Scam syndicate arrested in Villawood Detention Centre

On Friday 14th September it was reported that some scammers who were living in Villawood Detention Centre had been arrested.
Seven people, male and females have been arrested for Identity Fraud, Romance Scams, business email scams and fraudulent sale of goods, with income from the frauds of over AUS$3m. All 7 people arrested are either Nigerian or Nigerian dual nationals. 
The money has been sent on to Nigeria and is unlikely to be recovered. The press coverage has sensationalised the fact that these people had over 16 mobile phones and additional SIM cards between them, whilst living in a Detention Centre.

A number of observations can be  made:

1. It is great to see some local arrests for these scams, as scams are mostly instigated from overseas and the police do not have jurisdiction to address the criminal nature of the fraud. These arrests mean that some of the reports from victims that are being made to sites like ACORN and Scamwatch are being followed up on. This is the first real evidence we have seen that police are taking reports seriously and checking them out, and often victims say that they feel their reports are useless and seem to fall into a black hole. Unfortunately, we are still not able to see many police actions where the perpetrators reside overseas.

The alleged leader of the scam ring was arrested at Villawood Detention Centre. Supplied: NSW Police to ABC

2. Even though the arrests are within Australia, these are Nigerian people. I know that scams that are being run out of Malaysia often also involve Nigerians. I do not want to disparage all Nigerians – there are ‘baddies’ in every culture – but I am very wary of the Nigerian diaspora, the spread of Nigerians with criminal intent into different countries, and the ability of these people to then use the scam skills they may have learned back home in Nigeria to continue to target ways to make easy money from vulnerable others. These arrests show that this is happening.

3. Over the years of talking to victims, a number have said to me that the phones being used to call them have had accounts within Australia. I had no way to understand this, and had been skeptical of their assertions. I thought it was just the ability to buy phone numbers anywhere in the world. I admit I was wrong. These arrests show that it is quite possible that local phone numbers and connections were used by scammers who are within Australia, maybe even this group of 7 that have been arrested.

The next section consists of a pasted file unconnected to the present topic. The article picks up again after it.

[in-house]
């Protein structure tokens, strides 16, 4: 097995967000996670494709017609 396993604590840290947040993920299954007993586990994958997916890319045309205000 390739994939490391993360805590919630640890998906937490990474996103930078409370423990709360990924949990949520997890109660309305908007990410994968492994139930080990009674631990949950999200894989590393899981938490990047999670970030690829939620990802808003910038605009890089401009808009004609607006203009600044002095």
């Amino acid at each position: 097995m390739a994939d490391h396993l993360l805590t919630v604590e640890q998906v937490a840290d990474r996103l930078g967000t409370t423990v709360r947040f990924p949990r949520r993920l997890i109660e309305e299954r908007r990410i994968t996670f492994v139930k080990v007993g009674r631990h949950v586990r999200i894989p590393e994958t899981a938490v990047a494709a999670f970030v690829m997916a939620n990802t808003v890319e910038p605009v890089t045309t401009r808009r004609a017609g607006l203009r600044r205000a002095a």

4. These arrests confirm that these scams are being undertaken by a team of people, a syndicate. It is not just one lone scammer who has targeted a vulnerable person, but it is deliberate criminal behavior by a team of perpetrators targeting multiple individuals and business victims.

5. The scammers only had phones, though 16 of them. It shows how much can be done with the smallest of devices. I would also say that it shows a high level of sophistication, particularly with the ability to “spoof” emails to make fake requests for fund transfer look legitimate to businesses. No wonder the subsequent news/media reports are highlighting the need for businesses to have a two-step verification of any changes to fund transfer details.

6. I have commented on the increasing IT sophistication of scammers, and mentioned hacking in my previous posts. Though we don’t know the full details of this case, the fact that the scammers can ‘spoof’ emails, and steal identities shows that the IT skills they are using are at the highest level.  Police skills are needed to match this level of activity and counter any other local scammers.

7. Though my focus has been predominately on romance scams, the fact that this team was engaged in Identity Fraud, Romance Scams, business email scams and sale of goods shows that scammers are diversified in their approach and their capability. Dr Cassandra Cross has highlighted in her articles that scammers can tailor the scam to the victim,  and can sometimes change the nature of the scam within a scam. She reminds us that to try and create scam warning messages based on single scam story-lines will be ineffectual and that we need more concise messaging such as to not to send money under any circumstances.

8. Again we are reminded that these people will use whatever techniques work to manipulate people into parting with their money. What they are doing is unconscionable, involves lying and psychological manipulation as well as being criminal fraud.

I look forward to reading more about this case as it unfolds.

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Jan Marshall

I was the victim of an online romance scam in 2012. I lost over $260k. I share my understanding about what happened, how I recovered and the latest trends

3 thoughts on “Scam syndicate arrested in Villawood Detention Centre”

  1. I have survived too and I choose not to look back on what has happened to me.
    But I will enjoy finding out what happen to these particular scammers who are already in prison.
    Thanks for you updates.

  2. I’m trying to be a survivor but… I’ve lost everything.

    Thanks Jan

    And I can’t wait to see the what happen to them.
    Especially about $$$ they stole from us.

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